Here’s a Frugal Idea!

For information about our plans for adapting our “urban homestead” to meet the looming challenges of peak oil, climate instability, and economic irrationality, see Gatewood Urban Homestead, the permaculture design for our home.

Peanuts can often be bought at harvest time at farmer’s markets in 40 and 50 pound bags for as little as 50 cents/pound. To maintain best eating quality, store peanuts in a cool dry place and below 70 degrees Fahrenheit. Protect from rodents. Peanuts keep fresh indefinitely stored in a tightly closed container in the freezer.

Note regarding all methods of roasting peanuts: Remove from heat just short of doneness desired, as peanuts continue to cook as they cool. Cooking times can vary based on oven characteristics. Seasonings to complement roasted shelled peanuts include salt, seasoned salt, popcorn salt, onion salt or powder, garlic salt or powder, paprika, chili powder & parmesan cheese. Recipes:

Conventional Oven Roasting (“Parching”): Place raw peanuts, in-shell or shelled, one layer deep in a shallow baking pan. Roast in a 350 degrees F. oven – 15 to 20 minutes for shelled and 20 to 25 minutes for in-shell peanuts.

Microwave Oven Roasting – Shelled Peanuts: Place 2 cups raw shelled peanuts in a 10X6 inch glass or similar microwave container. Dot with butter. Microwave on high for two minutes. Stop. Stir peanuts. Continue to microwave two minutes at a time – followed by stirring until peanuts have been microwaved10 minutes for light roast; 12 minutes for regular roast. Remove from microwave. Season to taste.

Oil Roasting (French Frying): For 2 cups peanuts, heat one and two-thirds cup oil in an electric skillet, deep fryer or heavy saucepan to 350 degrees F. Add peanuts and cook, stirring occasionally, for about 5 minutes or until just under doneness desired . (they continue to cook as they cool). Drain on paper. Season to taste.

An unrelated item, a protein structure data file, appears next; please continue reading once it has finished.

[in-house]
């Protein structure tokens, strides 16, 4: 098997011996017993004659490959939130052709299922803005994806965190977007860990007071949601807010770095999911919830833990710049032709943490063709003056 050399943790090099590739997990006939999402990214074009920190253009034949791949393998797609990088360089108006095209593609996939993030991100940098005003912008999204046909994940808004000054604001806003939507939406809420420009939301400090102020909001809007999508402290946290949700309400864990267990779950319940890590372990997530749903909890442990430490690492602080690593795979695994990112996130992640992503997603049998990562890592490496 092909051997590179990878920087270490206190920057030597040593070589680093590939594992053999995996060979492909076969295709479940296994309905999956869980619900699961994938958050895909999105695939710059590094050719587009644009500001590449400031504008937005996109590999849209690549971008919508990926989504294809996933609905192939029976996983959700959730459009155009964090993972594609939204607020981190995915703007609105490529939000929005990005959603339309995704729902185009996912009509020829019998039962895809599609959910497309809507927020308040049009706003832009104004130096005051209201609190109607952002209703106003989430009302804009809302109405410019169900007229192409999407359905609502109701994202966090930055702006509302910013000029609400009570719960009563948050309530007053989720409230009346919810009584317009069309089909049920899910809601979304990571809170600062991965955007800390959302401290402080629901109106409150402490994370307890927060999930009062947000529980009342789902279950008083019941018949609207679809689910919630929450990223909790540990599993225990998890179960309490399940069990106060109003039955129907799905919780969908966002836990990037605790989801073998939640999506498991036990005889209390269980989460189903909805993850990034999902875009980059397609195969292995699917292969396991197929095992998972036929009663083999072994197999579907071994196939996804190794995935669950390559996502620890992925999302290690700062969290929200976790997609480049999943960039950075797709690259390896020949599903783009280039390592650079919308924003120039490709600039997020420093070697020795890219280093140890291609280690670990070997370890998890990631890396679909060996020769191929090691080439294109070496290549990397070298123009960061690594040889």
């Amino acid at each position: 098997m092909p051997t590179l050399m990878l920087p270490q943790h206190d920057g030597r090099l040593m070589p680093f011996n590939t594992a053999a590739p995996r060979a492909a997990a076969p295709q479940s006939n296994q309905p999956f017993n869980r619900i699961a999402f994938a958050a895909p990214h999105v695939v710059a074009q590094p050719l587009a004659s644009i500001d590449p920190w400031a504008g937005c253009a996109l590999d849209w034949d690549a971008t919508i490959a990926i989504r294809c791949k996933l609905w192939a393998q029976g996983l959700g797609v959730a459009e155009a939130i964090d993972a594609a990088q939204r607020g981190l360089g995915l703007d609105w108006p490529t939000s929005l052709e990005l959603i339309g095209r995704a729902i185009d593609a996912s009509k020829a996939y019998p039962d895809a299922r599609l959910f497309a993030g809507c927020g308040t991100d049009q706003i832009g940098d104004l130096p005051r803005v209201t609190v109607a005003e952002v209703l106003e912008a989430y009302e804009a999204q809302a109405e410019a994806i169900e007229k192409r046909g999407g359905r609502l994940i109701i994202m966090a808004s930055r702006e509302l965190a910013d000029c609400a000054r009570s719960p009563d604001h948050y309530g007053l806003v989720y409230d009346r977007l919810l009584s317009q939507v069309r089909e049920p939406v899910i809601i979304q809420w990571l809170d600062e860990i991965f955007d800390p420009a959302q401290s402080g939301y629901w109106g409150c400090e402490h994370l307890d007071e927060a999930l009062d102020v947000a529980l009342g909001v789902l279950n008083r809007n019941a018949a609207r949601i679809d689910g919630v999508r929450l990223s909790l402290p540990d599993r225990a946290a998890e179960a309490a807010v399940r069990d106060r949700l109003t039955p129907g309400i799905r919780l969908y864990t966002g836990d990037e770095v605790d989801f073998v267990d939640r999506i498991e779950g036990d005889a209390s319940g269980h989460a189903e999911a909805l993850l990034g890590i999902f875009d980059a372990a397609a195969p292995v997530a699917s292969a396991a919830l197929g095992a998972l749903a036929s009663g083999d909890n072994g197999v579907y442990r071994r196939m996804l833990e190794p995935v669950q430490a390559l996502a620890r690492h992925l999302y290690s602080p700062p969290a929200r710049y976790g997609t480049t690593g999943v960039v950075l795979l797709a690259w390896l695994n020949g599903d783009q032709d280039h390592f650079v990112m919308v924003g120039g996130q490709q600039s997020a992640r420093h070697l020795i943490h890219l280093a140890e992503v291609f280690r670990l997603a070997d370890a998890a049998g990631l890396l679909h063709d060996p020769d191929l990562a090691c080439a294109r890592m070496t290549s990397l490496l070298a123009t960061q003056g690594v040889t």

SKIN REMOVAL: The skins on raw peanuts may be removed by either of the following methods: 

(1) Dry Methods: Freeze shelled raw peanuts several hours or overnight: remove a few at a time from the freezer; slip skins off with fingers. Roast shelled raw peanuts in a 350E F. oven for 3 to 5 minutes; remove from oven and cool slightly, rub between fingers to remove skins. 

(2) Moist Method: Water blanch by placing shelled raw peanuts, a few at a time, into boiling water. Allow to stand for about 3 minutes, drain. Remove skins with fingers. Spread on paper to dry.


Homemade peanut butter is easily made with an electric blender or a food processor. The longer you blend or process, the softer the peanut butter will be. Storage: Store in a tightly closed container in the refrigerator. Oil may rise to the top, if this occurs, stir before using. Homemade peanut butter can be kept up to six months in the refrigerator, but is best used within 2 weeks, so only make what you need for a short period of time (don’t make a six month supply and stick it in the fridge).

Directions for Using an Electric Blender Place 1 cup roasted shelled peanuts (with or without the red skins), 1-1/2 teaspoons peanut oil, and 1/4 teaspoon salt in blender. With the lid secured, blend until mixture becomes paste-like or spreadable (3 to 4 minutes). If necessary, stop the machine and use a rubber spatula to scrape mixture from the sides of the container and back into contact with the blades. Continue blending until desired consistency is reached. For crunchy style peanut butter stir in 1/4 cup chopped roasted peanuts after the blending is completed.

Directions for Using a Food Processor: Put 2 cups roasted shelled peanuts* (with or without red skins) and ½ teaspoon salt (omit if salted peanuts are used) in a food processor. Using the metal blade, process ingredients continuously for 1 to 3 minutes. The ground peanuts will form a ball. Continue to process until the desired consistency is obtained. If necessary, stop machine and scrape sides of container with a rubber spatula. For crunchy style peanut butter stir in ½ cup chopped roasted peanuts after the processing is completed.

Robert Waldrop